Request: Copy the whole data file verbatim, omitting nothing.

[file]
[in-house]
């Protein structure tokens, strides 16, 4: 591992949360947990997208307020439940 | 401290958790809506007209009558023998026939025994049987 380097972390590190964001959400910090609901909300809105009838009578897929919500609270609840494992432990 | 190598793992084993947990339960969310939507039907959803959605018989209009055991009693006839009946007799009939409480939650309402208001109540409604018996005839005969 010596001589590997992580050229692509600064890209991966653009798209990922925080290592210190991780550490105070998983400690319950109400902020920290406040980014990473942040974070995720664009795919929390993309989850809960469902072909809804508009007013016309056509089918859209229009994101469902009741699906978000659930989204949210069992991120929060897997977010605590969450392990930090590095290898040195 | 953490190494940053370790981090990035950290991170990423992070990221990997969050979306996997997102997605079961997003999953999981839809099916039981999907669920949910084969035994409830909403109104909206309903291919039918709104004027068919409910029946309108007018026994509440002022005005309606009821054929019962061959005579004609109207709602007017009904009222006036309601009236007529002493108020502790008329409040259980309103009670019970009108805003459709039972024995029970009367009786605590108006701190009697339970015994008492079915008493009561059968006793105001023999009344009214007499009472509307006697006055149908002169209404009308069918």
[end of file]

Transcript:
[in-house]
């Protein structure tokens, strides 16, 4: 591992949360947990997208307020439940 | 401290958790809506007209009558023998026939025994049987 380097972390590190964001959400910090609901909300809105009838009578897929919500609270609840494992432990 | 190598793992084993947990339960969310939507039907959803959605018989209009055991009693006839009946007799009939409480939650309402208001109540409604018996005839005969 010596001589590997992580050229692509600064890209991966653009798209990922925080290592210190991780550490105070998983400690319950109400902020920290406040980014990473942040974070995720664009795919929390993309989850809960469902072909809804508009007013016309056509089918859209229009994101469902009741699906978000659930989204949210069992991120929060897997977010605590969450392990930090590095290898040195 | 953490190494940053370790981090990035950290991170990423992070990221990997969050979306996997997102997605079961997003999953999981839809099916039981999907669920949910084969035994409830909403109104909206309903291919039918709104004027068919409910029946309108007018026994509440002022005005309606009821054929019962061959005579004609109207709602007017009904009222006036309601009236007529002493108020502790008329409040259980309103009670019970009108805003459709039972024995029970009367009786605590108006701190009697339970015994008492079915008493009561059968006793105001023999009344009214007499009472509307006697006055149908002169209404009308069918």